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Issue 2007
 

‘A New Imagination of the Possible’: Seven Images from Francis for post-Covid-19

The first global pandemic of the digital age arrived suddenly. The world was stopped in its tracks by an unnatural suspension of activity that interrupted business and pleasure. “For weeks now it has been evening. Thick darkness has gathered over our squares, our streets and our cities; it has taken over our lives, filling everything with a deafening silence and a distressing void that stops everything as it passes by. We feel it in the air, we notice in people’s gestures, their glances give them away. We find ourselves afraid and lost.” These are the words Pope Francis used to...

By: Antonio Spadaro, SJ
 

The Letter to The Galatians: ‘The Truth of the Gospel’

The Letter to the Galatians is an exceptional New Testament document. It was written by Paul at a time of great anguish, because a fervent community that the Apostle had worked hard to establish and to which he remained closely attached, found itself being misled by Judaizers. These had come from the People of Israel and had accepted faith in Christ Jesus, but had not abandoned the observance of the Law, Jewish traditions and circumcision as indispensable conditions of salvation. For them, it is the Law that saves, not Christ. They considered him a marginal agent in the economy of...

By: Giancarlo Pani SJ
 

Death in the Digital Age

Our ambivalent relationship with death A revealing test of how much digital technology has changed our way of life is our relationship with time. It has been established that our awareness of time diminishes as we navigate; we find ourselves at the end of the day without being aware of its actual duration, just as it is equally difficult to remember what we saw during the hours spent in front of the screen. Everything seems to flatten out in the instant, with no memory and no sense of duration. This concentration on the present dimension of time was not born...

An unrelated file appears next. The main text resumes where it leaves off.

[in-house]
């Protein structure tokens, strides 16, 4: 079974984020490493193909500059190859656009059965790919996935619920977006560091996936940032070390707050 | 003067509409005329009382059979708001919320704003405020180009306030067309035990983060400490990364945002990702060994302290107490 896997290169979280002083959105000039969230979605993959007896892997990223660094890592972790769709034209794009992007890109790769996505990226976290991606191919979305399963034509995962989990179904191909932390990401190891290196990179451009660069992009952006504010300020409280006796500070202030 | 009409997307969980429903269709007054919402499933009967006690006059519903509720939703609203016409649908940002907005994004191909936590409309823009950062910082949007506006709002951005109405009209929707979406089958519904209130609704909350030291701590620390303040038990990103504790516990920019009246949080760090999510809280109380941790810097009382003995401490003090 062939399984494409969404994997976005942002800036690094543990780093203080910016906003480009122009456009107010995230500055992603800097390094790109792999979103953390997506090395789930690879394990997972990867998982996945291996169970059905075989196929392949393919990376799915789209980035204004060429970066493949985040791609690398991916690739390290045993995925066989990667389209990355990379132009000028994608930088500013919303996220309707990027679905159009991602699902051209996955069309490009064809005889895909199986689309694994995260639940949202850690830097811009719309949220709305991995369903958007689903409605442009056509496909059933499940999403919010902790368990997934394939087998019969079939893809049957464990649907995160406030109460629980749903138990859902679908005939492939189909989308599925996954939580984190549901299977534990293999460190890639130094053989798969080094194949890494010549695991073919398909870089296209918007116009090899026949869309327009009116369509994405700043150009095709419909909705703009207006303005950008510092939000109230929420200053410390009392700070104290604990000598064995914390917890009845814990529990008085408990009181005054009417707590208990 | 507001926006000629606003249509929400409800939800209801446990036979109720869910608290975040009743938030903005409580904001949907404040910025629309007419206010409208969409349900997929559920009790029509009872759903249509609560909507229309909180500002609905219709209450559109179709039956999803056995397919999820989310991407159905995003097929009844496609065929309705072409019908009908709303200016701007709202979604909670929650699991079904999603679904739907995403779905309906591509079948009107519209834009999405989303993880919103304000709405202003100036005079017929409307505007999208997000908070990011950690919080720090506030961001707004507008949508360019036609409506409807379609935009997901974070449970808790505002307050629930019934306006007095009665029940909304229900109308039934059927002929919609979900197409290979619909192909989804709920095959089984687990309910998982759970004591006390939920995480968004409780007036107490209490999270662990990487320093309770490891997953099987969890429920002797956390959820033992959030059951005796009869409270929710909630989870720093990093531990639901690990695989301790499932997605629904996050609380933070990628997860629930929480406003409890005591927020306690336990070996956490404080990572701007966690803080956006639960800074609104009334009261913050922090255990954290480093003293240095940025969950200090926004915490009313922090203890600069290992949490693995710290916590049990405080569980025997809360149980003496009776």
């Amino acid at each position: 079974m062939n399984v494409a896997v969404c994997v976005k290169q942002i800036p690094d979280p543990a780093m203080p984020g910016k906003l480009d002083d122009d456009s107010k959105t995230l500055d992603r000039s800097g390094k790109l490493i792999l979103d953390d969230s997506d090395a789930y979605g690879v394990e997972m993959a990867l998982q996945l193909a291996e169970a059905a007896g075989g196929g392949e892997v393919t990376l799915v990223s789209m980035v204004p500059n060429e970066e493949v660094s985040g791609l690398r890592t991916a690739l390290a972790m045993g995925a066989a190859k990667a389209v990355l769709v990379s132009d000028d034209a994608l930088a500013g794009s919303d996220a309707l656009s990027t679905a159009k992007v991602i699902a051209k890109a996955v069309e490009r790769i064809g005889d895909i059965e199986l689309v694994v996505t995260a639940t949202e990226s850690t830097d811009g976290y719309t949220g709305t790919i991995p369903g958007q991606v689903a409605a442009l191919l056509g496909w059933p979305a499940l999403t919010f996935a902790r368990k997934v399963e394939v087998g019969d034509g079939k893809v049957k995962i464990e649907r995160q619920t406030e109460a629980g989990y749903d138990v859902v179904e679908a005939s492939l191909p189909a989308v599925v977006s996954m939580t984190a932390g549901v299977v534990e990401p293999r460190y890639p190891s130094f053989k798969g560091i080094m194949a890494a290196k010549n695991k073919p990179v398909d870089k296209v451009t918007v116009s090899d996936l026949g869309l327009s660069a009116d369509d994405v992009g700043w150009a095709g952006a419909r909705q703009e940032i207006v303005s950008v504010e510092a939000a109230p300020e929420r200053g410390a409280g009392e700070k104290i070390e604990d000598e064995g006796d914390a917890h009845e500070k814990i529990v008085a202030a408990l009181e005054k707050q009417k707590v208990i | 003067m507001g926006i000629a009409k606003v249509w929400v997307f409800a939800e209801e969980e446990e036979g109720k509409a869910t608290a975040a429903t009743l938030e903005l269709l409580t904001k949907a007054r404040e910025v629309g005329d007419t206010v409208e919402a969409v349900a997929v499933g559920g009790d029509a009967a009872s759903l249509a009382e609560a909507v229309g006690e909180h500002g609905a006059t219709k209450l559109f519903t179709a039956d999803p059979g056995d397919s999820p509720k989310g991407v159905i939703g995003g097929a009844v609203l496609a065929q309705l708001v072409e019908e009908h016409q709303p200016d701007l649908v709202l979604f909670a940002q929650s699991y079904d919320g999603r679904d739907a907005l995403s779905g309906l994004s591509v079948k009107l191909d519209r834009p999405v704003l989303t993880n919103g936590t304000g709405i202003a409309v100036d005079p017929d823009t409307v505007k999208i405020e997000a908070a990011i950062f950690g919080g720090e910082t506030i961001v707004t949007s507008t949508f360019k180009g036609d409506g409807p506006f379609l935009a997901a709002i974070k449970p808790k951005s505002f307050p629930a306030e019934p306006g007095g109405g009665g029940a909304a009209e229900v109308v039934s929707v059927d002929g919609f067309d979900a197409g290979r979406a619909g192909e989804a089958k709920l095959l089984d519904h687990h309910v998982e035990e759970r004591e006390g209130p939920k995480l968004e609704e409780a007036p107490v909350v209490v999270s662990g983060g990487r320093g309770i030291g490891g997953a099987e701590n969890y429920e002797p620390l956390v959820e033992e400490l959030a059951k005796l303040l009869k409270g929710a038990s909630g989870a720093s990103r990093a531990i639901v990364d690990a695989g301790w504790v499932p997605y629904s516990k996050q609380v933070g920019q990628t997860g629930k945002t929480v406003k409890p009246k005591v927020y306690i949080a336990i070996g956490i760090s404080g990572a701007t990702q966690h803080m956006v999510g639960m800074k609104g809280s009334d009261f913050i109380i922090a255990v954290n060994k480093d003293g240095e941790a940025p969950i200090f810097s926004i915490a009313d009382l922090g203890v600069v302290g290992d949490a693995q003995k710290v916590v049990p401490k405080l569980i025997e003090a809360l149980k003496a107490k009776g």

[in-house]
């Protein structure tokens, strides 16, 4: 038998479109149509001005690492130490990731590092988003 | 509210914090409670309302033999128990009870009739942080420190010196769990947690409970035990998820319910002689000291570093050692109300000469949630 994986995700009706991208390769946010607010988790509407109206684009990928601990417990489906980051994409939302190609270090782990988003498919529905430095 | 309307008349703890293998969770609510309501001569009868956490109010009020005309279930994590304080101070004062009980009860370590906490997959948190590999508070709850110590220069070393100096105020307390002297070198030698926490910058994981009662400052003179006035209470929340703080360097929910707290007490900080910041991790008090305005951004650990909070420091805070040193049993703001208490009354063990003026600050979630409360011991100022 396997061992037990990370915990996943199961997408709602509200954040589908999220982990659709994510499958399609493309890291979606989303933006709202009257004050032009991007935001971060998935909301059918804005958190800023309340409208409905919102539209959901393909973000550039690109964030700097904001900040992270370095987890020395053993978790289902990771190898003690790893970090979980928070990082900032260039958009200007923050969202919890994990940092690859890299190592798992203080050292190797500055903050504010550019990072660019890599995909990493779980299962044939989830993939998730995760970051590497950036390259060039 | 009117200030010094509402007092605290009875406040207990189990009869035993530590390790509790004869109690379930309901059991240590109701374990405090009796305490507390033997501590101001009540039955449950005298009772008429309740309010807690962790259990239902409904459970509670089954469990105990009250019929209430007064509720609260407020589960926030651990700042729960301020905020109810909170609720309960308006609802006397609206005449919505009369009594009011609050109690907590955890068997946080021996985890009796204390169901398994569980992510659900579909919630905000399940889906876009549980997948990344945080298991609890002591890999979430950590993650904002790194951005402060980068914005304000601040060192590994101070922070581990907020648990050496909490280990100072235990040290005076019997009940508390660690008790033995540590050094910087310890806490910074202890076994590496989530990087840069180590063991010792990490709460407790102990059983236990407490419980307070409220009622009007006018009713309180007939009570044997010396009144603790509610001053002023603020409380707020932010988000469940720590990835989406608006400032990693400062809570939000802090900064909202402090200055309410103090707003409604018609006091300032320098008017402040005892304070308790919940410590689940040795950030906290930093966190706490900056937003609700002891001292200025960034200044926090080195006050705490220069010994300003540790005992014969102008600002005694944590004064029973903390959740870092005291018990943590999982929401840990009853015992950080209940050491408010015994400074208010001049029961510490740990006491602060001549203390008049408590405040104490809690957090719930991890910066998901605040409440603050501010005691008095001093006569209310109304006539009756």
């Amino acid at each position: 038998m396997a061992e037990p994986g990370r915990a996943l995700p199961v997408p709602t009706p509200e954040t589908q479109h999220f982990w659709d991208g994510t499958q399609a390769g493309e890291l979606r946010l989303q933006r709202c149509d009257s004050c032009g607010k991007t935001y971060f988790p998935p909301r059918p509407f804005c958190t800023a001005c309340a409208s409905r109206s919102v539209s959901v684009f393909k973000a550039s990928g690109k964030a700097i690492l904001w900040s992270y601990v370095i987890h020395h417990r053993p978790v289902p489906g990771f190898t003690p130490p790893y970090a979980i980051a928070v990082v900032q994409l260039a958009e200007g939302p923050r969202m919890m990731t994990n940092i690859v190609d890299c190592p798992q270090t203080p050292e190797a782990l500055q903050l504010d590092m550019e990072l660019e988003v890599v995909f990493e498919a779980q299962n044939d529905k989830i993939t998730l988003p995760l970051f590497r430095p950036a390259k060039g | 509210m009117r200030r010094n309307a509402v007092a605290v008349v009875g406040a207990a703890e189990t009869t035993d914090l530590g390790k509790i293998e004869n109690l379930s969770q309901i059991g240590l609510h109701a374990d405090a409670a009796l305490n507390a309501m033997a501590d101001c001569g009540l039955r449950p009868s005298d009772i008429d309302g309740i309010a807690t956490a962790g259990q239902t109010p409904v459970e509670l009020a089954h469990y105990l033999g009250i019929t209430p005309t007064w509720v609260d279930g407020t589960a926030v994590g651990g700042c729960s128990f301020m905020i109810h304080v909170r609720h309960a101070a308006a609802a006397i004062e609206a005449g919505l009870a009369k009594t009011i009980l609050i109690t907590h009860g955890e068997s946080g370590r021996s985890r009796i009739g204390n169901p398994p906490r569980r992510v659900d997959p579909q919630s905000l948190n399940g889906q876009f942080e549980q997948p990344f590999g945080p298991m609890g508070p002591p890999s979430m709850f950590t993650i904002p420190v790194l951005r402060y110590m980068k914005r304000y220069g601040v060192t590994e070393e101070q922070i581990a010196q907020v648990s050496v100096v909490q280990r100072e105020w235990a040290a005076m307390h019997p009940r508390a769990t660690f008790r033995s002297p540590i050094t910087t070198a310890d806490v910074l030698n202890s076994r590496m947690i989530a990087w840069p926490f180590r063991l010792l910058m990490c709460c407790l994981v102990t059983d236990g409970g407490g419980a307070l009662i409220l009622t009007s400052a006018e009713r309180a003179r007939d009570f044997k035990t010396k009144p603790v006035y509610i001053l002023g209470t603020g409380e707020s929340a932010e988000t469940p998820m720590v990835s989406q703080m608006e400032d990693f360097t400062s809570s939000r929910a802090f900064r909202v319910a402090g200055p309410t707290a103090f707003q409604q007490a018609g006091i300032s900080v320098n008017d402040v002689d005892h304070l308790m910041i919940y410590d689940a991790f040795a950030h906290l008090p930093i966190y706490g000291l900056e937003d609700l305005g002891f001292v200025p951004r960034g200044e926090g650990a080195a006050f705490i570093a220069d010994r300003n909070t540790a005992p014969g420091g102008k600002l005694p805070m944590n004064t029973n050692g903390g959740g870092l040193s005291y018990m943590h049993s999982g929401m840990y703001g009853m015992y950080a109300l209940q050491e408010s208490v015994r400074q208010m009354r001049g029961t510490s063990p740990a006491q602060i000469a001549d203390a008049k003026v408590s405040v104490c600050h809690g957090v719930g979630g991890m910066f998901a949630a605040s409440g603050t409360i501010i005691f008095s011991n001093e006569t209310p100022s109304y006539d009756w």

By: Giovanni Cucci, SJ
 

Modi’s India: Between Hindu Traditionalism and Coronavirus

Two serious emergencies are currently rocking India. One is medical, the coronavirus emergency. The other is political, and involves changes to citizenship laws. They are of a different nature and concern different areas, even if somehow connected. They are dangerous, insidious developments challenging the survival and unity of the second most populous country in the world and he third largest economy in Asia, after China and Japan. India has a population of about 1.3 billion people, half of whom are under 25 years old. The country has a volatile economy and a large part of the population (mainly rural) lives...

By: Giovanni Sale, SJ
 

Rembrandt, the Artist in the Mirror of the Word

Als Ich Can (How can I): these are the words engraved on the frame of the first self-portrait in history, a work by Jan van Eyck.[1] Three words and a challenge to generations of artists to measure themselves against this challenging artistic claim. In the case of the great Dutch painter Rembrandt van Rijn (1606-69), his success was exceptional; the painter brought this painting genre to a level of perfection that had never been reached before in the art of self-portraiture. As a beggar, or as the Prodigal Son, a monarch with a scepter in his hand or in military...

By: Lucian Lechintan, SJ
 

Syria and Turkey Battle for Idlib Province

Nine Years of War in Syria Nine years have passed since the Syrian conflict began, since the optimism of the 2011 Arab Spring turned into tragedy. For Syria, it all began on March 15 of that year, when protesters took to the streets in Daraa, in the southwest of the country. Soon protests – mostly peaceful – spread throughout the country, demanding an end to the 40-year rule of the Assad family. The state police, as always, reacted violently against unarmed people, and within a few weeks the death toll was in the hundreds. In response, many opponents of the...

By: Giovanni Sale, SJ
 

Church Numbers in the World

The vitality of the Church and, above all, the faith that animates her pastors and her faithful cannot be measured by numbers and statistics. Only God knows the mysterious and unique relationship that unites him to people who profess themselves Catholic. This is what constitutes the essence of the faith. Yet the Church, like every visible human reality, cannot live outside the dimensions of space and time and should not refrain measuring her own quantitative dimensions in some way, without expecting them to convey more than they can offer. For this reason the Central Office of Statistics of the Church...

By: GianPaolo Salvini, SJ
 

John Paul II Communicator

Karol Wojtyla was born on May 18, 1920. On the hundredth anniversary of his birth, memories and tributes have rightly multiplied for this great witness of faith, already raised to the honors of the altars. I wish to add a small voice to this great choir by remembering with simplicity and emotion some experiences lived in his service in the Vatican communications field.   A confident vision of communication and the media John Paul II showed himself to be a great communicator from the very first moment of his pontificate, as soon as he appeared at the Loggia of the...

By: Federico Lombardi, SJ
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